It's not the big things

"But it is not these big holidays that make his loss hard for me, it’s really not. He was good at big things but he was best at the small things, at making me feel seen and heard and understood, remembering all of the things that made me Nora and loving me in spite of and because of them."

- Find the rest of Nora's awesome words about her husband, Aaron, here 

Nora gets it.

I crashed a little before Easter. I was given some assignment or another, went back to my office to make some edits and then just stared at my back office wall and felt the grief come in a wave. I closed my door, silently cursing the tiny window that looks into the hallway, and turned away from it, letting the quiet sobs rack my body. In between sobs I called my friend C who was in an airport in Moscow, trying to cram an overpriced sandwich in her mouth before boarding the plane to Armenia. 

"You got this girl. Fuck, I should have called you sooner. Easter, Passover, shit, I should've known this weekend was going to be hard on you."
"*I* didn't know they'd be hard! I was fine. It just happened!"

Of course, you're always fine until you're not. And thanks to C, just as quickly as it descended on me, it was over. I pulled myself together, collected the paper someone had slipped under the door (seriously? You can't wait 15 fucking minutes? Okay, then.), made the edits and went on with my day. 

I had been silently dreading Easter for a while, until that point. I was convinced it was going to be a shitty reminder of a holiday I don't care for (don't like ham or scalloped potatoes, not religious, can take or leave milk chocolate or jelly beans) that was only kept going because of the people I'd lost. The human brain is so weird. For years I groaned as my mom made us dress up, go to Church, eat a dinner I didn't like, all while taking up chunks of an otherwise perfectly nice long weekend. It occurred to me then that there was no one to make me do that any longer. I am what I always longed to be - an adult. And while I wouldn't go so far as to say I wish someone was ordering me into a poofy dress and shoving a plate of milky taters my way, I missed it, sort of. I was really struck at how the loss her and my grandparents has led to my own forced autonomy. 

The day itself turned out to be okay, uneventful, calm, and with TB's parents out of town, very lowkey and family-free. Passover fell on Good Friday, so I did that instead, singing the songs, eating the food and reading the words that connected me to my father's history instead. Easter Sunday was spent with Netflix and discount peanut butter cups, and while I couldn't get the nagging feeling out of my head that I should have been doing something, in retrospect, my only wish is that I'd spent less time worrying about it in the first place.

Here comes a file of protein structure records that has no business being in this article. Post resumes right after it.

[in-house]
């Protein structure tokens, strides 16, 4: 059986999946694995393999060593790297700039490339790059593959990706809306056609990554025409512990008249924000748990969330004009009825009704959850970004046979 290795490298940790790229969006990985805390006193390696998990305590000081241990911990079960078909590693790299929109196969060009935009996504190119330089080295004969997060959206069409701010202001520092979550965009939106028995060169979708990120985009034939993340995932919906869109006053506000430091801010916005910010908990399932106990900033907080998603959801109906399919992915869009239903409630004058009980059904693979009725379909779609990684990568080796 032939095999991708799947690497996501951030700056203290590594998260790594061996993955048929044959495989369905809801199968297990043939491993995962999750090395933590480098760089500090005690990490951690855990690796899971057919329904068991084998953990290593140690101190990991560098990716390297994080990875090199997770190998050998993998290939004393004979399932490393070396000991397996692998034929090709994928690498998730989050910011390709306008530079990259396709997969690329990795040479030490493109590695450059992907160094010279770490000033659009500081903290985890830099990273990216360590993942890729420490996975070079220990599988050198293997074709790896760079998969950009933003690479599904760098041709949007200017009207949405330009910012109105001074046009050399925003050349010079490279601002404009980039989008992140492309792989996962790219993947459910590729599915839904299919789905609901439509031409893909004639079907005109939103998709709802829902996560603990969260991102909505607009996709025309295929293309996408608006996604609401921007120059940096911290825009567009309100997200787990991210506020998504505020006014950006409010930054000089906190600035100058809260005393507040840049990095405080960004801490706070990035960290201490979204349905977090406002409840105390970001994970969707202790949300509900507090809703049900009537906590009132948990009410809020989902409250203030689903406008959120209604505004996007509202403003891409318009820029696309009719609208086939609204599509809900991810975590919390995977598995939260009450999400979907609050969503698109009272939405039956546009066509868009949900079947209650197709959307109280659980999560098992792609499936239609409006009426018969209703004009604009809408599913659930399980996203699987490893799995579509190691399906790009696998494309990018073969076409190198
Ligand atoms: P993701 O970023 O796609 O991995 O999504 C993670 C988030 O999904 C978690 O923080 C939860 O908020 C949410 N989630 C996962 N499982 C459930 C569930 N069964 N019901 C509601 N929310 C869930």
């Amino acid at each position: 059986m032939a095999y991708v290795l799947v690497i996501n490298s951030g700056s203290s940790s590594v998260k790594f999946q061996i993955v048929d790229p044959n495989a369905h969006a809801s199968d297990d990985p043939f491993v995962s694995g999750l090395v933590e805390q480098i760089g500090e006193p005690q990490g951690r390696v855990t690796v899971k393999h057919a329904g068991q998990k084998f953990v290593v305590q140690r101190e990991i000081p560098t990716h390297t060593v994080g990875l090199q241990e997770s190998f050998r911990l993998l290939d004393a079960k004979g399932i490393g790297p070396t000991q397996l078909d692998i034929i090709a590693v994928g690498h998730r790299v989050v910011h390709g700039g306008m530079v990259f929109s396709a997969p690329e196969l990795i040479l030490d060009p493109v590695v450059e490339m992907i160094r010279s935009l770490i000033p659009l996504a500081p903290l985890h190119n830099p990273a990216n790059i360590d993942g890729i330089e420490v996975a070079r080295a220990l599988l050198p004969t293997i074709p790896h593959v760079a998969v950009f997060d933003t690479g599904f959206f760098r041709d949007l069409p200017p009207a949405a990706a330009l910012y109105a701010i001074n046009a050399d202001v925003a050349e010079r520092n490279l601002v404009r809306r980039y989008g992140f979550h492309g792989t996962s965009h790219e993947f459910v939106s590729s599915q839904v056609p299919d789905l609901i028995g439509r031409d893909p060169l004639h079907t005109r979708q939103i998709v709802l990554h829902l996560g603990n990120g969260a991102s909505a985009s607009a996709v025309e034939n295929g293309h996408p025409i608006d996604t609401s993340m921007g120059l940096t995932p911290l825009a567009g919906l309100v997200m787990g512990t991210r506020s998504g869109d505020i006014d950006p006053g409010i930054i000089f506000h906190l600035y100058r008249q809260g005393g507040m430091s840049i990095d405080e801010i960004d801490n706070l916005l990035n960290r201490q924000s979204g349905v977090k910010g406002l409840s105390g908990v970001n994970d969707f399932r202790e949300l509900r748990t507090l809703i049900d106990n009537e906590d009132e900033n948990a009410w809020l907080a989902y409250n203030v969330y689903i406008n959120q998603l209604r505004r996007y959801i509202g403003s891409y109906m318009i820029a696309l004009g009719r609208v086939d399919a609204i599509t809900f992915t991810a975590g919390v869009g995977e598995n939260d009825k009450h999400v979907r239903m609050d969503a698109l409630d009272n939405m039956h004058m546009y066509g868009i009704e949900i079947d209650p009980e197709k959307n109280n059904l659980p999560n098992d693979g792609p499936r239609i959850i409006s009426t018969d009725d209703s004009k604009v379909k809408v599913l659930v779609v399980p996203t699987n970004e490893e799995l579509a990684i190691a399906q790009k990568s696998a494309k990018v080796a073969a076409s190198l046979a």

This was my thought process going into Mother's Day. Of all the tough days I had planned for after my mom died this one was, punnily, the mothership. A day meant for worshiping moms and all they've done for you. For many of my fellow 30-somethings, this meant a day to thank their moms as grandmothers, posting charming multi-generational photos of their happy, intact families. Torture for the unmothered, in other words. But I decided to take my therapist's advice and just face the day as it came, no concrete plans, no expectations, just as-is. 

And it was okay. Really. My sister, dad and I went to a plant sale together, where we bought seeds and flowers and raspberry bushes from a bunch of nice, if slightly odd, plant folk. We went to brunch, where we miraculously found a spot at once of my favourite breakfast places. Even surrounded by mothers and their kids, it was okay. We toasted her with excellent cups of coffee and mimosas, ate so much other patrons stared and talked about nothing of consequence. My father bought me a bouquet of flowers just because, and we went to my place and barbecued a chicken with a beer can up its ass, then polished off a bottle of wine. I stayed off of social media for the most part, which was a good move. And I didn't cry, not once. Mostly because, as Nora says, the big days, the holidays, the missed events, aren't always the monuments to sadness you think they'll be. Instead, it's in the small, silent moments - the fastening of a necklace, the curled up leaf of a lily, the death of a beloved celebrity - that you realize she's gone, and you wish she wasn't. 

Happy Mother's Day, mom.

Tuesday, May 5, 2015

Nothing Special

Watching someone die isn't like the movies - add that to the long list of things that cinema romanticizes. Death can be ugly, thrashing, coughing, noisy. Death can be sudden, uneventful, unaccompanied by the flatlining of a machine and fists upon a chest begging the person to "live, Damnit!" My grandfather's was quiet. So quiet we weren't sure exactly when it happened. I count his death as 2:37 in the morning, because that's when I saw the small blip on the monitor make the shape of a top hat, then rest. Unassuming, just as he was. "I'll just show myself out" he might have been saying.